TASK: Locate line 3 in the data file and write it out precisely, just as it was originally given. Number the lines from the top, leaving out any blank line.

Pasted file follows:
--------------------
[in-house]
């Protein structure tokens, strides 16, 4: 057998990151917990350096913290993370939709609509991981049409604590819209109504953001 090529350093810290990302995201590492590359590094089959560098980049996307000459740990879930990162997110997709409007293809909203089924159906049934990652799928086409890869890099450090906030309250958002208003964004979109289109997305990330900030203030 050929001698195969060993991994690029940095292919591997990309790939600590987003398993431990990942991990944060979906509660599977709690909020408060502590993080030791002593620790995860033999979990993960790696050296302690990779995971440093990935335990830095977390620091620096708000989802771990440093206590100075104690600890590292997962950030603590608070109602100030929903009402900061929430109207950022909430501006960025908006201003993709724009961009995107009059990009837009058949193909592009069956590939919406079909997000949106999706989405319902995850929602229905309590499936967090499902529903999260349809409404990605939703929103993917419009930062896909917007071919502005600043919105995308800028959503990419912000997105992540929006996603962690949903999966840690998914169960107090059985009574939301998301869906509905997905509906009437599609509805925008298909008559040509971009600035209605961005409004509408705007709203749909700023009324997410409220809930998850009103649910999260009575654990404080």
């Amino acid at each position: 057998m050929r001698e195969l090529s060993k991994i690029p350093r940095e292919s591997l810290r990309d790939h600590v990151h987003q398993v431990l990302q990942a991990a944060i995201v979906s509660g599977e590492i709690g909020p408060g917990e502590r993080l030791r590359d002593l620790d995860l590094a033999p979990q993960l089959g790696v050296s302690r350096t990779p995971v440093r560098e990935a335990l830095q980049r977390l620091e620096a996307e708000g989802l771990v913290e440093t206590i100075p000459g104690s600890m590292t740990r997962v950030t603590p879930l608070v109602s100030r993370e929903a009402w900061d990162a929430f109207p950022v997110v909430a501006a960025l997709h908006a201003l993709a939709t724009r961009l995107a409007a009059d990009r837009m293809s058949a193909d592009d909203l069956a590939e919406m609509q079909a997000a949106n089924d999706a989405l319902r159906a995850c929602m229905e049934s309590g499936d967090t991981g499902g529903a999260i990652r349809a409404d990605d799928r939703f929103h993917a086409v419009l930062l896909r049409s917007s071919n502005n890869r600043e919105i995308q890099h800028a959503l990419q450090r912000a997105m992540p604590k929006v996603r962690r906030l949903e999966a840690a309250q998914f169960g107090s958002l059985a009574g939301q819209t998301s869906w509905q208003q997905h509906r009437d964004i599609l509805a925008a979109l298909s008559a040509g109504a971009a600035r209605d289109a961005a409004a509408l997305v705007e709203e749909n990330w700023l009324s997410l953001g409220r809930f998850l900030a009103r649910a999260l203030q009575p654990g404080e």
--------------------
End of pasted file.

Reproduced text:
């Amino acid at each position: 057998m050929r001698e195969l090529s060993k991994i690029p350093r940095e292919s591997l810290r990309d790939h600590v990151h987003q398993v431990l990302q990942a991990a944060i995201v979906s509660g599977e590492i709690g909020p408060g917990e502590r993080l030791r590359d002593l620790d995860l590094a033999p979990q993960l089959g790696v050296s302690r350096t990779p995971v440093r560098e990935a335990l830095q980049r977390l620091e620096a996307e708000g989802l771990v913290e440093t206590i100075p000459g104690s600890m590292t740990r997962v950030t603590p879930l608070v109602s100030r993370e929903a009402w900061d990162a929430f109207p950022v997110v909430a501006a960025l997709h908006a201003l993709a939709t724009r961009l995107a409007a009059d990009r837009m293809s058949a193909d592009d909203l069956a590939e919406m609509q079909a997000a949106n089924d999706a989405l319902r159906a995850c929602m229905e049934s309590g499936d967090t991981g499902g529903a999260i990652r349809a409404d990605d799928r939703f929103h993917a086409v419009l930062l896909r049409s917007s071919n502005n890869r600043e919105i995308q890099h800028a959503l990419q450090r912000a997105m992540p604590k929006v996603r962690r906030l949903e999966a840690a309250q998914f169960g107090s958002l059985a009574g939301q819209t998301s869906w509905q208003q997905h509906r009437d964004i599609l509805a925008a979109l298909s008559a040509g109504a971009a600035r209605d289109a961005a409004a509408l997305v705007e709203e749909n990330w700023l009324s997410l953001g409220r809930f998850l900030a009103r649910a999260l203030q009575p654990g404080e």